A High-Heeled Halloween Frenzy

A Different Kind of Drag Race Captivates Dupont Circle

The traditional ghouls and goblins of Halloween took a back seat to dozens of contenders clad in their most bold and inventive drag costumes. Hundreds of spectators lined the streets of Dupont Circle between 17th and P Streets last night, for the pre-Halloween tradition known as the “High Heel Race.”

The race did not begin until 9 p.m., but onlookers started to assemble around five o’clock, taking pictures of the flamboyant costumes and enjoying the festive scenery. The event’s co-sponsors include Delta Lambda Phi Fraternity, JR’s Bar and Grill, and Junk in the Trunk.

“The race gets bigger every year,” said Sterling M. Spangler, community outreach officer for the Gay & Lesbian Liaison Unit of the Washington D.C. Metropolitan Police Department. “This is the biggest crowd to date.”

“The event started out about six years ago as a spontaneous race between cohorts, and blossomed into an annual event,” Spangler said. “The Gay & Lesbian Liaison Unit is proud to support the ‘High Heel Race,’ it allows us to do a lot of outreach amidst such a massive and mixed crowd.”

The event was such a big attraction that many stood face to face, tightly pressed against one another in hopes of catching a glimpse of the high-heeled impersonators.

Darth Vader could be seen trudging down the closed off street; Snow White and Princess Jasmine could be spotted weaving in and out of the masses. Innovative costumes included the Metro transit stops: Gallery Place/Chinatown, and the Metro Center.

“The turn out is breathtaking, and I’m in awe of the costumes,” said Jennifer Freeman, a resident of the Dupont area. “I particularly like the Twister; it’s impressive.”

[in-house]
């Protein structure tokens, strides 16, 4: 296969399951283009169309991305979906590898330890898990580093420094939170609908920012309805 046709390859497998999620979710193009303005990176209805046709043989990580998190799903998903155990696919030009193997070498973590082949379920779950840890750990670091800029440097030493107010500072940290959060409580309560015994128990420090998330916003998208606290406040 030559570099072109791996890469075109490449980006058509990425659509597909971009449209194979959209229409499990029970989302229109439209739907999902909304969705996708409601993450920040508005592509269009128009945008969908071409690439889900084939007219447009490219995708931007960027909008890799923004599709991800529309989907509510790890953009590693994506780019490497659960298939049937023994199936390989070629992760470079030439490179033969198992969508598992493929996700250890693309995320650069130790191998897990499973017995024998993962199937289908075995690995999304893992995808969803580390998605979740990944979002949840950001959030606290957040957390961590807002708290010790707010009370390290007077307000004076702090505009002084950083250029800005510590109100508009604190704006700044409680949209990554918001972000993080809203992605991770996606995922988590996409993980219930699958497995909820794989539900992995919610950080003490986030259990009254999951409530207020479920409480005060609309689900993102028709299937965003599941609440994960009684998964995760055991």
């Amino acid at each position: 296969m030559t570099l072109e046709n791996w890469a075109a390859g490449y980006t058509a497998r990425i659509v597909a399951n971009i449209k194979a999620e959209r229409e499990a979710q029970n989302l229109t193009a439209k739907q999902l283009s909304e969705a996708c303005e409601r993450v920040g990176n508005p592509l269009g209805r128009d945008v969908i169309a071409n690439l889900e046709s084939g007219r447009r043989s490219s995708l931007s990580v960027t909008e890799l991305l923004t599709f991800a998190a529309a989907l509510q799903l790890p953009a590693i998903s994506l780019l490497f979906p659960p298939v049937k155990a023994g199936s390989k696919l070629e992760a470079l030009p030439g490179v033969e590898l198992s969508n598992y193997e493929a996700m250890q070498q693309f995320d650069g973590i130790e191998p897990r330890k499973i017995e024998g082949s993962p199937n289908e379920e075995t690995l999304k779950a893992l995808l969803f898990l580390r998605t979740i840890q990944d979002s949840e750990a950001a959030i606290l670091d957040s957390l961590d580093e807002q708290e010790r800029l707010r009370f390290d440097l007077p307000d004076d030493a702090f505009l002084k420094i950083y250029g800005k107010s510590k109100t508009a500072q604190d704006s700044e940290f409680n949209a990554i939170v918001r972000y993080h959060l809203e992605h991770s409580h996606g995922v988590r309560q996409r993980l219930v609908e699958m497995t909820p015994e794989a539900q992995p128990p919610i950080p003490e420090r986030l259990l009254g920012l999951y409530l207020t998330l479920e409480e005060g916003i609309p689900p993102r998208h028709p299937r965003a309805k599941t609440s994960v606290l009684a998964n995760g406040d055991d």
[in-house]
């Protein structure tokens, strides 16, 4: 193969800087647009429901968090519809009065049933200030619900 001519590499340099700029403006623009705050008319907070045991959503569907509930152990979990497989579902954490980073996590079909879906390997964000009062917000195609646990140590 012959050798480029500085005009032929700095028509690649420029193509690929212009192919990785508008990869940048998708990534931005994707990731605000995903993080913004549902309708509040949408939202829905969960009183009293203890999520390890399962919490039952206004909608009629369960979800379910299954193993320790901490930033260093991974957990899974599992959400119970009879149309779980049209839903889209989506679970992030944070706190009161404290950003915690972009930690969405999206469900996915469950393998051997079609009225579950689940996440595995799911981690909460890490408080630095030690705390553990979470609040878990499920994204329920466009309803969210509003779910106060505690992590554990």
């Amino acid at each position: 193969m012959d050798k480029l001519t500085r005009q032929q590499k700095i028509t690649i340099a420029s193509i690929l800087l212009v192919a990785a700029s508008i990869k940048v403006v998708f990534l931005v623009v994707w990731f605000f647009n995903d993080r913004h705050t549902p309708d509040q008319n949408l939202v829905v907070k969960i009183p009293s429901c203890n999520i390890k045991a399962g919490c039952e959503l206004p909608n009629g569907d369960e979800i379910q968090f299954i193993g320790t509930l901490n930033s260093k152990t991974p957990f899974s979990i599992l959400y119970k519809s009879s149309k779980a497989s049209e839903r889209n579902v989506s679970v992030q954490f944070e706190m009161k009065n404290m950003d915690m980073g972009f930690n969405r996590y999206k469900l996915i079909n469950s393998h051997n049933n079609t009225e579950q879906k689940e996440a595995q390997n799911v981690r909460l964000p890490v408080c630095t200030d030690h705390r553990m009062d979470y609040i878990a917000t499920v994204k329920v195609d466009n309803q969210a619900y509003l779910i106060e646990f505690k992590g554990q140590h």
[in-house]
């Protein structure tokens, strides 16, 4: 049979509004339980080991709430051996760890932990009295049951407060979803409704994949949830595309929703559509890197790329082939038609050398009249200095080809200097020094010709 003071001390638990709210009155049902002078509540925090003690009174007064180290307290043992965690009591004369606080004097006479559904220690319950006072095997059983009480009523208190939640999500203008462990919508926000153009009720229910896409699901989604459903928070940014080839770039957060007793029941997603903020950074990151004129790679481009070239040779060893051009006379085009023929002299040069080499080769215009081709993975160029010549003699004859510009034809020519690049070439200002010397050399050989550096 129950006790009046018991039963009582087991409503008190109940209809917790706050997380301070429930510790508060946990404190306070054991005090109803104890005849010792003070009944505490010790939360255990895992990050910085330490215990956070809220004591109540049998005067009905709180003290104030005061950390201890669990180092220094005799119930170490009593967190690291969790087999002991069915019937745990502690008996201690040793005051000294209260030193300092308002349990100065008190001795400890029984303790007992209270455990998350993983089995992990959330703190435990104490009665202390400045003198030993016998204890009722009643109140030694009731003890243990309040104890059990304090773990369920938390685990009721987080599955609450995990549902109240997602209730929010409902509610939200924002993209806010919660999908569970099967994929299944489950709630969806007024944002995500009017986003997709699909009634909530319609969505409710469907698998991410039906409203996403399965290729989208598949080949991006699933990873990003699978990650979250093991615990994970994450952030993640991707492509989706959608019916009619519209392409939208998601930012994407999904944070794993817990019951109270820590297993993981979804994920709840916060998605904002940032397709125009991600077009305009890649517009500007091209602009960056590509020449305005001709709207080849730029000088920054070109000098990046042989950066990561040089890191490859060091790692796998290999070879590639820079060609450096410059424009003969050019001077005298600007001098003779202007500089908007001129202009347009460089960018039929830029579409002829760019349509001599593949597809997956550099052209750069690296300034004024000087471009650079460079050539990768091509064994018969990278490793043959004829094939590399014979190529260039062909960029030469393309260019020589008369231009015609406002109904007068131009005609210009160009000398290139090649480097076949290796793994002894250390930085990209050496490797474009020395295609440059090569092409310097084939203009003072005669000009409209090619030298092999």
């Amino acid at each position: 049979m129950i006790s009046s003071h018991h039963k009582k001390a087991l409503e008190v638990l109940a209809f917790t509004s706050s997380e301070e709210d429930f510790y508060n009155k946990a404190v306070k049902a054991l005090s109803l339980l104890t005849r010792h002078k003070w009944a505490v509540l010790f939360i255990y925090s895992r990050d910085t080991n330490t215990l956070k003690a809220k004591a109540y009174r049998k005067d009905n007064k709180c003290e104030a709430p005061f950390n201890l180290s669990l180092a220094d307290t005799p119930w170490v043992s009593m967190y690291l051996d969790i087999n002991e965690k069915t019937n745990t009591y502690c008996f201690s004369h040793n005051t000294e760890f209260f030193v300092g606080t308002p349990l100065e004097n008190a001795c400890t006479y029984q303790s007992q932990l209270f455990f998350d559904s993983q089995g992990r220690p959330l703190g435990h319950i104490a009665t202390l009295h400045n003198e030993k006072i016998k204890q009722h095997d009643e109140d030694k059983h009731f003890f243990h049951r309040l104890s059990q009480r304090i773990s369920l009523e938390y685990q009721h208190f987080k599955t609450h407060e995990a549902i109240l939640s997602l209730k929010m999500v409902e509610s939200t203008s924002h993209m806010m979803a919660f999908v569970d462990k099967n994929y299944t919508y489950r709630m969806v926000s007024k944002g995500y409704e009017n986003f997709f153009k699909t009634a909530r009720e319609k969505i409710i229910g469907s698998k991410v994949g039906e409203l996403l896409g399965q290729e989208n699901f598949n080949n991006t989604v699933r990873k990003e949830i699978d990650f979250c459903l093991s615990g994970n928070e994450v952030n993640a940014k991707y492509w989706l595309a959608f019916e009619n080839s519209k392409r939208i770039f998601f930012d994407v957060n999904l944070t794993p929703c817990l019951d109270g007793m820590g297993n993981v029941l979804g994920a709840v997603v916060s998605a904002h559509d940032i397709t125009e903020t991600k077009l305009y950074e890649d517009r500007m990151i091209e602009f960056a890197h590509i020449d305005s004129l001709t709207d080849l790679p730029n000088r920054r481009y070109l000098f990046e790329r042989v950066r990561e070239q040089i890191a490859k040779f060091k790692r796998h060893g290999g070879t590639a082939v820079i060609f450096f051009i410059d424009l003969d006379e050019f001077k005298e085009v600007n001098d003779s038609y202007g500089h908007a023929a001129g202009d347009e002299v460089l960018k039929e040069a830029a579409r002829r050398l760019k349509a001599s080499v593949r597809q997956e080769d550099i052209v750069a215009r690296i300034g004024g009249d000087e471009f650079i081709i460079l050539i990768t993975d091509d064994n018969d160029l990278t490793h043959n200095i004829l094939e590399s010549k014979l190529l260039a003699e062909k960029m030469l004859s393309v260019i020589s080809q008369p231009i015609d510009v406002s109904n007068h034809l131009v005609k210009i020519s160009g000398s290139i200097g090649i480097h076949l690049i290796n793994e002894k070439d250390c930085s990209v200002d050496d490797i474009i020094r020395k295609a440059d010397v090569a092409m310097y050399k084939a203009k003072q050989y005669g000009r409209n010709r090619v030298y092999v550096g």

Freeman is referring to the group of clever impersonators scantly covered in garish garbs with head-dresses composed of board games. Among the crowd favorites were Twister, Yahtzee, Monopoly, Candy Land and Life. There were sexy nurses, angels of death, political impersonators; some dressed just to impress, and some just forthright confusing.

Speculation even arose over who exactly one drag queen attempted to impersonate, some said she was Hillary Clinton and an entourage of Secret Service, others believed the impersonator to be Princess Diana and her entourage.

One man whose identity remained intact was District of Columbia Mayor Adrian Fenty. Fenty graced the crowd with hugs and pictures.

“The Mayor usually shows support,” said Cara Spira, 26, a Dupont area resident for five and a half years, who has attended the race equally as long. “If the mayor didn’t show support for the gay and lesbian community, that would probably be detrimental to him.”

As the nine o’clock hour approaches and the signal is given, the drag queens take off, charging down the street. Some impersonators were in full force making their way to their goal. Wigs became flashes of color; arms flailed about. Wedges, platforms and stilettos pounded the pavement as the competitors raced to win the prized trophy adorned with heels. Other drag divas, like the Kimora Lee impersonator, strutted down the raceway giving face to the hundreds of cameras and fascinated spectators. Drag diva “Wilma Finga-Do,” dressed in a pink retro ’60s getup complete with sequins, a pink boa and feathered heels boasted, “I’m to fabulous to run.” Wilma has been a participant in the race going on four years and is hooked.

“It’s fabulous and absurd and crazy, but it’s a positive event that supports the community through Halloween fright,” Wilma said. “And honey, nothing’s scarier than a man in women’s clothing.”